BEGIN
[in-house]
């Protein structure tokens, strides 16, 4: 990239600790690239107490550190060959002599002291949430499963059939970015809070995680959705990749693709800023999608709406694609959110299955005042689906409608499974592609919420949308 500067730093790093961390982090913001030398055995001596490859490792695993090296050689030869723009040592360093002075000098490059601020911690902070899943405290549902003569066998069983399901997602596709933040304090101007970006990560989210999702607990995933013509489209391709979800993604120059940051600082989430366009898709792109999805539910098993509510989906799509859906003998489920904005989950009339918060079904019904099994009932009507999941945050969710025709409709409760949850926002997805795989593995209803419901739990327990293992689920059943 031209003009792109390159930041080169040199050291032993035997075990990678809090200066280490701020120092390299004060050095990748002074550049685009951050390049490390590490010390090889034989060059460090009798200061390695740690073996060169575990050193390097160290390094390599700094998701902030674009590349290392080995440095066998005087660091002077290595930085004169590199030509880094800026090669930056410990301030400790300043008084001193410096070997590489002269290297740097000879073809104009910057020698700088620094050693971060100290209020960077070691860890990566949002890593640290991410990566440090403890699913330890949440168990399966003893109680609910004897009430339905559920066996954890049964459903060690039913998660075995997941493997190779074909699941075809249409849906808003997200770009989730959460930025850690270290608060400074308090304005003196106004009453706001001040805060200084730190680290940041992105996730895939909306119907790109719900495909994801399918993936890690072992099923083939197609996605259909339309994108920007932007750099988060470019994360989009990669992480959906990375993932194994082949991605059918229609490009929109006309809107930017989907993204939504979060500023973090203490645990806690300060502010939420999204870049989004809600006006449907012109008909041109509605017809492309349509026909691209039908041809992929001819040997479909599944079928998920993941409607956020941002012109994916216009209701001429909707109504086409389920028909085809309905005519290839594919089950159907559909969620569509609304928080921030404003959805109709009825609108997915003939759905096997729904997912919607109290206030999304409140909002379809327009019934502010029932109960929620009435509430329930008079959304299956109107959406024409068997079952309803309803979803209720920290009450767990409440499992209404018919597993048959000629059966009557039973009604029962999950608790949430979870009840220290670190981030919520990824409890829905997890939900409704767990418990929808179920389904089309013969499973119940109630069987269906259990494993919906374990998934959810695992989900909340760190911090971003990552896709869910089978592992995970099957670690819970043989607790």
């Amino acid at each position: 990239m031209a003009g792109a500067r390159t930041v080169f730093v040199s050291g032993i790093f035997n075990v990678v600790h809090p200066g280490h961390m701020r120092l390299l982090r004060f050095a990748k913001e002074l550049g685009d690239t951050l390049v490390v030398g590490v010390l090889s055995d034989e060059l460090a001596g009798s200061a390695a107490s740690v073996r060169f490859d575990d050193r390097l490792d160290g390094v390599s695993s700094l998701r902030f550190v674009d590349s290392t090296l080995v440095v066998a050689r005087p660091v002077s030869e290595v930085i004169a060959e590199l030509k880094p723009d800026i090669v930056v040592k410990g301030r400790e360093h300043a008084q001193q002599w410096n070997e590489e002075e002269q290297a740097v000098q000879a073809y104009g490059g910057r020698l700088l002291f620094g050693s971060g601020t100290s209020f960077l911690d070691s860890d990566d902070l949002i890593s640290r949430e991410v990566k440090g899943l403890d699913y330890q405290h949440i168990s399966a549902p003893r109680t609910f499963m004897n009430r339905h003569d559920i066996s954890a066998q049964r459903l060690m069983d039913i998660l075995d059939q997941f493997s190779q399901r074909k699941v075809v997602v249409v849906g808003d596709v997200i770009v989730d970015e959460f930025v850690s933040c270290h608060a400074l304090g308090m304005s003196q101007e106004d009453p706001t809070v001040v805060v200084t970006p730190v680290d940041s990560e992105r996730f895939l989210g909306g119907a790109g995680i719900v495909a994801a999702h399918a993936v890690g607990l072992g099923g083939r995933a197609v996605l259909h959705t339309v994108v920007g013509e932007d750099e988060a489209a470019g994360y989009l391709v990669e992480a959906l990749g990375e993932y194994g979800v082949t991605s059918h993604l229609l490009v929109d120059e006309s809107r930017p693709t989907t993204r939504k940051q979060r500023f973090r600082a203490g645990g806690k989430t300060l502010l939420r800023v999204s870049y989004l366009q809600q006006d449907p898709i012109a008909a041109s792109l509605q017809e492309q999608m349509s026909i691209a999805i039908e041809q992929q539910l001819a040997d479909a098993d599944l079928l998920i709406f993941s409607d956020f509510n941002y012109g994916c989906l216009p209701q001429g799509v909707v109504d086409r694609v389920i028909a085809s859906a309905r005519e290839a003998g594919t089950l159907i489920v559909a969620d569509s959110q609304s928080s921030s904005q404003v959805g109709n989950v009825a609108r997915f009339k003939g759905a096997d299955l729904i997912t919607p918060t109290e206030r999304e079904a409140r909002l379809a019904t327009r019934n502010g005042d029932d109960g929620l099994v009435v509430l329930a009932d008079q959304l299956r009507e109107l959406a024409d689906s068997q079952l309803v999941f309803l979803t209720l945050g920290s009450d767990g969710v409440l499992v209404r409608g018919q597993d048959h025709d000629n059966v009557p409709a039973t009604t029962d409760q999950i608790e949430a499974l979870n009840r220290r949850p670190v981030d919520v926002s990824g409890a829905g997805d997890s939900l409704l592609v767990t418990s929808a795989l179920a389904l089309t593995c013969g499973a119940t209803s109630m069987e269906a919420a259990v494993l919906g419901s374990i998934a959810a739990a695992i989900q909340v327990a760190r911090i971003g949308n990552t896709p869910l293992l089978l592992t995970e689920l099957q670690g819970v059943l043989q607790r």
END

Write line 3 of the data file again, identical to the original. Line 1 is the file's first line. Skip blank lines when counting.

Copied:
């Amino acid at each position: 990239m031209a003009g792109a500067r390159t930041v080169f730093v040199s050291g032993i790093f035997n075990v990678v600790h809090p200066g280490h961390m701020r120092l390299l982090r004060f050095a990748k913001e002074l550049g685009d690239t951050l390049v490390v030398g590490v010390l090889s055995d034989e060059l460090a001596g009798s200061a390695a107490s740690v073996r060169f490859d575990d050193r390097l490792d160290g390094v390599s695993s700094l998701r902030f550190v674009d590349s290392t090296l080995v440095v066998a050689r005087p660091v002077s030869e290595v930085i004169a060959e590199l030509k880094p723009d800026i090669v930056v040592k410990g301030r400790e360093h300043a008084q001193q002599w410096n070997e590489e002075e002269q290297a740097v000098q000879a073809y104009g490059g910057r020698l700088l002291f620094g050693s971060g601020t100290s209020f960077l911690d070691s860890d990566d902070l949002i890593s640290r949430e991410v990566k440090g899943l403890d699913y330890q405290h949440i168990s399966a549902p003893r109680t609910f499963m004897n009430r339905h003569d559920i066996s954890a066998q049964r459903l060690m069983d039913i998660l075995d059939q997941f493997s190779q399901r074909k699941v075809v997602v249409v849906g808003d596709v997200i770009v989730d970015e959460f930025v850690s933040c270290h608060a400074l304090g308090m304005s003196q101007e106004d009453p706001t809070v001040v805060v200084t970006p730190v680290d940041s990560e992105r996730f895939l989210g909306g119907a790109g995680i719900v495909a994801a999702h399918a993936v890690g607990l072992g099923g083939r995933a197609v996605l259909h959705t339309v994108v920007g013509e932007d750099e988060a489209a470019g994360y989009l391709v990669e992480a959906l990749g990375e993932y194994g979800v082949t991605s059918h993604l229609l490009v929109d120059e006309s809107r930017p693709t989907t993204r939504k940051q979060r500023f973090r600082a203490g645990g806690k989430t300060l502010l939420r800023v999204s870049y989004l366009q809600q006006d449907p898709i012109a008909a041109s792109l509605q017809e492309q999608m349509s026909i691209a999805i039908e041809q992929q539910l001819a040997d479909a098993d599944l079928l998920i709406f993941s409607d956020f509510n941002y012109g994916c989906l216009p209701q001429g799509v909707v109504d086409r694609v389920i028909a085809s859906a309905r005519e290839a003998g594919t089950l159907i489920v559909a969620d569509s959110q609304s928080s921030s904005q404003v959805g109709n989950v009825a609108r997915f009339k003939g759905a096997d299955l729904i997912t919607p918060t109290e206030r999304e079904a409140r909002l379809a019904t327009r019934n502010g005042d029932d109960g929620l099994v009435v509430l329930a009932d008079q959304l299956r009507e109107l959406a024409d689906s068997q079952l309803v999941f309803l979803t209720l945050g920290s009450d767990g969710v409440l499992v209404r409608g018919q597993d048959h025709d000629n059966v009557p409709a039973t009604t029962d409760q999950i608790e949430a499974l979870n009840r220290r949850p670190v981030d919520v926002s990824g409890a829905g997805d997890s939900l409704l592609v767990t418990s929808a795989l179920a389904l089309t593995c013969g499973a119940t209803s109630m069987e269906a919420a259990v494993l919906g419901s374990i998934a959810a739990a695992i989900q909340v327990a760190r911090i971003g949308n990552t896709p869910l293992l089978l592992t995970e689920l099957q670690g819970v059943l043989q607790r």